It would've been nice to have been famous Selling ten thousand books in a day, Profiled in the Sunday papers Reading at the Voice Box. Instead I write my poems Publish my own little books, Which might as well be buried with me For all the immortality they confer. Yet I, alone, can summons the horsemen Shake your little world like Yggdrasil's oak, Can name the names and drink the potions To weave the landscape in rainbow's tears. With my little black cat, my house and my car I stride a giant's foot over the Earth, Last of the true believers I favour fortune As my Ludovic tipples cream onto his snout. Lord of the backwaters, lover of words, magician I drag a century howling into its rebirth, I ask the questions and leave poetry to others My Darwinian brain making the connections. The dark time of year goes, the crocuses are out A brilliant February sun lights the afternoon, Tonight I will sit beneath the crescent moon And count the days of my poems in ecstasy.
I pore over the map Examining the villages between Amiens and Rheims, Looking back five hundred years. John Calvin was born at Noyon in 1509. Did the three Pettigrew brothers come from Picardy or Champagne? They fled from Picardy after the St.Bartholomew's Massacre, 1572, To England, Cornwall, Where two went to their Scottish cousins And one, Petitcrue, to Ireland. A heavy price for being Protestant. We are Huguenot. We probably came from Champagne. We have farmed Scotland and France for a thousand years. The sun has shone on our backs in the harvest field. Nothing without the sun.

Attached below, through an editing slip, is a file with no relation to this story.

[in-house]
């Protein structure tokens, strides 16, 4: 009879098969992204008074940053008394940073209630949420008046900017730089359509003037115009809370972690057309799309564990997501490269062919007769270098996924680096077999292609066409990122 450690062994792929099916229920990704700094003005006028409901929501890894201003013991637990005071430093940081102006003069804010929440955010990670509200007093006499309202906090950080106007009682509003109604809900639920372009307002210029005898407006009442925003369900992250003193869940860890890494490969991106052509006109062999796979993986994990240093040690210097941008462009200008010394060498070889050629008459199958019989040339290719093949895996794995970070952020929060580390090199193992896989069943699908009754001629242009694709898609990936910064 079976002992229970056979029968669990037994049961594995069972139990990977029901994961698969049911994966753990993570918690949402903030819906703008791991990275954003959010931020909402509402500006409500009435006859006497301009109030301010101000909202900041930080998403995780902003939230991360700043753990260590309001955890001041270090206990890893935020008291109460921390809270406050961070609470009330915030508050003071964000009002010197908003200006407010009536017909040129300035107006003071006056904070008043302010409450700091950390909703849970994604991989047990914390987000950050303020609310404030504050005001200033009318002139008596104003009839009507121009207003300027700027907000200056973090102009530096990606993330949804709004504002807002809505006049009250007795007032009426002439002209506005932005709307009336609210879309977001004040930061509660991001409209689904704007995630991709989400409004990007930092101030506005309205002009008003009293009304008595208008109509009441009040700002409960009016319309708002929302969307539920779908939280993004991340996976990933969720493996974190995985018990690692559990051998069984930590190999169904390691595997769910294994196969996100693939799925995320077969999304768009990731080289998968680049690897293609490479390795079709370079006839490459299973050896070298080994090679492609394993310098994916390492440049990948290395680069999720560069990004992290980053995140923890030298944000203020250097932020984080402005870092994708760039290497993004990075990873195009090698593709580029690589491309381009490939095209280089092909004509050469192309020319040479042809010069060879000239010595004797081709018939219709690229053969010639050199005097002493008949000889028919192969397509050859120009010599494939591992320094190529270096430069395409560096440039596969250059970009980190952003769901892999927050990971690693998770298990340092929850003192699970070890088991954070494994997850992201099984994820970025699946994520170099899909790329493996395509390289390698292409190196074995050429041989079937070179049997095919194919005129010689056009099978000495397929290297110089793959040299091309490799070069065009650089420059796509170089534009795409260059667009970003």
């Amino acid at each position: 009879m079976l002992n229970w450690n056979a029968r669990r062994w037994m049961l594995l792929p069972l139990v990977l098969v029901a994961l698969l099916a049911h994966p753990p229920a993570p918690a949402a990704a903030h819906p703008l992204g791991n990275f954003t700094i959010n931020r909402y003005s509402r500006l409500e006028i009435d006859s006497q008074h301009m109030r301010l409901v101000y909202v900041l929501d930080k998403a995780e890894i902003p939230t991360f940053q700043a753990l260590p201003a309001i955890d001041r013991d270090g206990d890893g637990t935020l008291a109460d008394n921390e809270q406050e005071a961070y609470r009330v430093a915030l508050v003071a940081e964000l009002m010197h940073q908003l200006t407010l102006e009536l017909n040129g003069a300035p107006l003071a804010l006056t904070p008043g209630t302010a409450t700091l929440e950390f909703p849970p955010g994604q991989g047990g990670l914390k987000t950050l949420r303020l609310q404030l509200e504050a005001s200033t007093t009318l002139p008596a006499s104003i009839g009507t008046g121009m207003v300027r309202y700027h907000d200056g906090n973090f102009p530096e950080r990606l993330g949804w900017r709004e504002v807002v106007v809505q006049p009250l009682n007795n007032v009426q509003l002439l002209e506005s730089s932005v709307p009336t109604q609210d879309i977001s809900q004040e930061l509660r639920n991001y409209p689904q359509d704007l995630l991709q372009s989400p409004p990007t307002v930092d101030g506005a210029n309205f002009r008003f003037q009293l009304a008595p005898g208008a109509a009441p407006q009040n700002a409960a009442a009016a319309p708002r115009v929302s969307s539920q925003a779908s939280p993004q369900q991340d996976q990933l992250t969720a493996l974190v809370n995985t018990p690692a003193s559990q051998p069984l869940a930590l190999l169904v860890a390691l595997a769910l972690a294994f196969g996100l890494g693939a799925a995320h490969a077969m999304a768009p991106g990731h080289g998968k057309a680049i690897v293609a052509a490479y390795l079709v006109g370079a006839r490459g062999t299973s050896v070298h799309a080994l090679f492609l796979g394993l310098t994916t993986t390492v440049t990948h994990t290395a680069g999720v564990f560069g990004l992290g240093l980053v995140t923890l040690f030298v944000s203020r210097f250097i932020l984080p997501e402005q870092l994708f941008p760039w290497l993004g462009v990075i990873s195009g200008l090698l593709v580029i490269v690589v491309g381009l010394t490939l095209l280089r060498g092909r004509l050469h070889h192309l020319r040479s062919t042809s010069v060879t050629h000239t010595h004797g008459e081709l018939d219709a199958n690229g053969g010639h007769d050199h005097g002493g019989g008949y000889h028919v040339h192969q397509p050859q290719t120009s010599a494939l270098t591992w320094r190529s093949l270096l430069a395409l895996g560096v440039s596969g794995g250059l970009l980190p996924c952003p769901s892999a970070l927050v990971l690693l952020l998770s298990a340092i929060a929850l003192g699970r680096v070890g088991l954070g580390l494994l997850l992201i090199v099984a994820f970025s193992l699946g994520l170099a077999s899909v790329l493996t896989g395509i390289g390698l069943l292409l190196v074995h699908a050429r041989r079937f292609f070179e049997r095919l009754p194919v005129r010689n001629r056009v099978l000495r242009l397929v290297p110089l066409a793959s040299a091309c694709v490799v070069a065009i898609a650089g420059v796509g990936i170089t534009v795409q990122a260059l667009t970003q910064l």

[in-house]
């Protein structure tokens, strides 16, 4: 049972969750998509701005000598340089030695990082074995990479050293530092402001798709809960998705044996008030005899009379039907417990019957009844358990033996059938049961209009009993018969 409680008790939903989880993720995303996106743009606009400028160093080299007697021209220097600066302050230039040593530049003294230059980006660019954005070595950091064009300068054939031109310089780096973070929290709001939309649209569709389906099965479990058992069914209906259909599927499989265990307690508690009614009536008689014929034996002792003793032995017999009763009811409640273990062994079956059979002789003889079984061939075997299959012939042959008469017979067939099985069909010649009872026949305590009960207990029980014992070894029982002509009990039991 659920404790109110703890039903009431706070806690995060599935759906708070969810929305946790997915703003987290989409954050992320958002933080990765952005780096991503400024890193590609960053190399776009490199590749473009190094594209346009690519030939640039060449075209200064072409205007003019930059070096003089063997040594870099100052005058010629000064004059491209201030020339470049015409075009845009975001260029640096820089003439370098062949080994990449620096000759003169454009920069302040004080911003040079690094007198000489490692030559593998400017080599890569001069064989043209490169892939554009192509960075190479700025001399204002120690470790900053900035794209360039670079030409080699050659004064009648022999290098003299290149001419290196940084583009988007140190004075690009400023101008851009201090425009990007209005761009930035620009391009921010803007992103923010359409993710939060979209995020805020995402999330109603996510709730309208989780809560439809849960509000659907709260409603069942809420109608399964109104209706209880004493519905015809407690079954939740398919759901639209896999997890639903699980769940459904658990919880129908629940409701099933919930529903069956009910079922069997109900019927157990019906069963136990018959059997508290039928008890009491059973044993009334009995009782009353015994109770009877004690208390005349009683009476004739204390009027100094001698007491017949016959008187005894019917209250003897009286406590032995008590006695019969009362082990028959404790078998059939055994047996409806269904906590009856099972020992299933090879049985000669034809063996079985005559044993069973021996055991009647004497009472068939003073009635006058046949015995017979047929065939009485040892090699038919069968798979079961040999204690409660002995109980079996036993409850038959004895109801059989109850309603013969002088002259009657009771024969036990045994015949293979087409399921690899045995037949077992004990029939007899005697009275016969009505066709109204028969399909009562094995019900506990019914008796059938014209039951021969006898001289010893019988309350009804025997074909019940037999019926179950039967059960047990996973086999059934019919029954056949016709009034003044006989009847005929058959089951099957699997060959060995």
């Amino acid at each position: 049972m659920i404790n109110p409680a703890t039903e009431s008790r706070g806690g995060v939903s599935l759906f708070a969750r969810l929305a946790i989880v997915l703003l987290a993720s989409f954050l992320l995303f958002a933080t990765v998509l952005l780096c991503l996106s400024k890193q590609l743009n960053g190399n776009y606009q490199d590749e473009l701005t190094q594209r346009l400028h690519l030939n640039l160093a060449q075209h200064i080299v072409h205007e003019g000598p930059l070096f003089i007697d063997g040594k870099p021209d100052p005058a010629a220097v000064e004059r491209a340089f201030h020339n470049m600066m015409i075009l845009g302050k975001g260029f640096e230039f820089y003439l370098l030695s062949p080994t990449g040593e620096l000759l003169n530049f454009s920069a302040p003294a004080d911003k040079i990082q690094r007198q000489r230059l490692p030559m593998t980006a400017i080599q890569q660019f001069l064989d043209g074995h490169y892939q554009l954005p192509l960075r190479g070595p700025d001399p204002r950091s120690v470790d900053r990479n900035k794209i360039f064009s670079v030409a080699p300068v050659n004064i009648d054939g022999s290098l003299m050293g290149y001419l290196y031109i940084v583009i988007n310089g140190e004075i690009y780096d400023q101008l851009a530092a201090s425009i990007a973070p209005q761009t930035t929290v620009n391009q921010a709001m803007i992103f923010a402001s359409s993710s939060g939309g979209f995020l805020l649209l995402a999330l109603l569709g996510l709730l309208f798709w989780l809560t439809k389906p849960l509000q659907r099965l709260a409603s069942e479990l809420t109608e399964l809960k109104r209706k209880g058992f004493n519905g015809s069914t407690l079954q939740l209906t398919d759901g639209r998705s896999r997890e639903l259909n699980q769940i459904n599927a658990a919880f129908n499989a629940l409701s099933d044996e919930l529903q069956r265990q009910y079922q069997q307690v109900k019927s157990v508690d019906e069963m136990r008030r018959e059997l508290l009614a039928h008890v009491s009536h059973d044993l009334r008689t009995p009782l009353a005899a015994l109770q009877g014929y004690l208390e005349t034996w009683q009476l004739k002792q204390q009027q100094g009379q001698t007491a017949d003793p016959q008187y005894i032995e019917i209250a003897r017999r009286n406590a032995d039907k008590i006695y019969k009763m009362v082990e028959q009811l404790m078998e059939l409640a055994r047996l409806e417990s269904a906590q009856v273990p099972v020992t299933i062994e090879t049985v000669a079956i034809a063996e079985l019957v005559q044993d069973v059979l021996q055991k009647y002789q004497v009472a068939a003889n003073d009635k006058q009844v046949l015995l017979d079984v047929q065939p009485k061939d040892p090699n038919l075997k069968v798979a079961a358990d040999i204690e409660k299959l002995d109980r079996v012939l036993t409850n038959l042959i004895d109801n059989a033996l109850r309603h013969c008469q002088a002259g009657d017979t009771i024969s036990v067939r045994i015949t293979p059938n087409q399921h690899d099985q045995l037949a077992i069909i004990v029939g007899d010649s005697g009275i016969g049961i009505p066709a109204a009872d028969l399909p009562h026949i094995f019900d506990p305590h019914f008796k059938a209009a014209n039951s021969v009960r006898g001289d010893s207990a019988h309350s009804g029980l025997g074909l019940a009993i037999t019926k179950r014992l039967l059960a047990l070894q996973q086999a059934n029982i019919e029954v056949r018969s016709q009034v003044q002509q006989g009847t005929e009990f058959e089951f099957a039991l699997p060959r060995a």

I was a hunter. I came from the North. They threw me a spade And told me to dig. I failed at everything. I lacked moral fibre. They put me on the scrap-heap And told me to write. I had no words. I didn't win prizes. They ignored my books And told me to drink. My guts gave out. I couldn't live. They fed me porridge And told me `Go home'.
I have walked the wild paths At dead of night Pausing to look down at the gleaming town. I have coughed my innards up Every night Retching out their contents of beer. I have laid my pretty ones on the table Staggering home by night Clutching the books in my pocket. I have seen the great ones come and go No happier at night Not deigning to spend time of day with me. I was a lad when they cut the White Horses Almost night My gibberish has been spouted forever. They name me at Hambleton. They name me at Bratton. They sing me in Uffington. They paint me at Cerne. I am words out of the darkness Was here before Rome. This night I celebrate in drink to the shire. Hob's goblins; Herne's hunt; I was here before the English. Summer night Beckons me. My black cat howls for company.